– A brief summary or overview of the main points of a work.
– A list of source citations with a summary or brief statement about each.
Bibliography (also References or Works Cited)
– An alphabetical list of sources such as books, articles, websites, or other information used to compose a writing project. Includes information such as the title, author, volume and issue, website URL, and date of publication for each source.
– Issues of a journal bound together (usually by volume) in a hard book cover to preserve and organize them for later use.
– A reference to a particular article, book chapter or another source; usually includes at least the title, author, and year of publication. Bibliographies are collections of citations.
– A research project required to earn a doctoral degree.
– Explains, clarifies, and organizes information on a topic.
– Small plastic sheets containing tiny images of books, newspapers, and other materials that require a microform reader for viewing and printing.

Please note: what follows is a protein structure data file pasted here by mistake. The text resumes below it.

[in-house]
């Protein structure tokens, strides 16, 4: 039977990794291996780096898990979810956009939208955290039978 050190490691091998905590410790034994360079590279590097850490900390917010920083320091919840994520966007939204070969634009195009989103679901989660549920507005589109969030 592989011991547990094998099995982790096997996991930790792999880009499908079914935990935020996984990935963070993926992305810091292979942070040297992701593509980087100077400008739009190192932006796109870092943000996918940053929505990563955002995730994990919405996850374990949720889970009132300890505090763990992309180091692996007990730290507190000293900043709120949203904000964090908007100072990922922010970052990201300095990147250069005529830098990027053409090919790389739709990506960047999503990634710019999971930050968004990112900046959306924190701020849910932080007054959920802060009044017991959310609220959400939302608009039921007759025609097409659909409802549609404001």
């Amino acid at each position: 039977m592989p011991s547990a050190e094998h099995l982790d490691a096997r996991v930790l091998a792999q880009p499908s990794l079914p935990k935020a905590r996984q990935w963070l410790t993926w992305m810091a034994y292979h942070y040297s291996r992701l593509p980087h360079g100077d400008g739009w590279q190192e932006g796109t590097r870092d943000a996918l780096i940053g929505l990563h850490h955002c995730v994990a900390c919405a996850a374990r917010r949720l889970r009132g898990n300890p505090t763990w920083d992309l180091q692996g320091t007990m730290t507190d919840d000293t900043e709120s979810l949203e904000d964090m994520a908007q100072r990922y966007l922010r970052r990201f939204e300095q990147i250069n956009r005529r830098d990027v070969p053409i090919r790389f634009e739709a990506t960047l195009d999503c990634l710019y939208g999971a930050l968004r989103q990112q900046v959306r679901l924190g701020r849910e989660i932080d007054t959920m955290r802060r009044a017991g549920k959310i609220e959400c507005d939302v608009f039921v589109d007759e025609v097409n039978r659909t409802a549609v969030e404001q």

– Rolls of film containing tiny images of books, newspapers, and other materials that require a microform reader for viewing and printing.
Original research article (also Primary Scientific Literature)
- An article written by researchers that explains their research and its findings, written in scientific format, peer-reviewed and published in an academic journal.
– Source citations within the text of a written work that point the reader to the original source of the information, listed in detail in the Bibliography, References, or Works Cited at the end of the work.
Peer-reviewed journal (also Refereed journal)
– A journal that uses a panel of subject experts (the “peers” of the authors submitting articles) to review and select articles for publication in the journal, according to its publication standards.
– A magazine or journal published at regular intervals.
– An artifact or document from the time period in which an event occurred.
– Research that involves analysis through observation and interpretation. Data may be in the form of observation or artifacts. Qualitative research seeks to describe and interpret.
– Research using data in the form of numerical data and statistical models. Quantitative research seeks to accurately measure or count.
– An article that offers an overview of research in a subject area to-date.
– An analysis of or commentary on an event after it has passed.
– A research project required to earn a master’s degree.
– A statement at the beginning of a paper that explains what the paper is about. For research, it might also state the results of the study.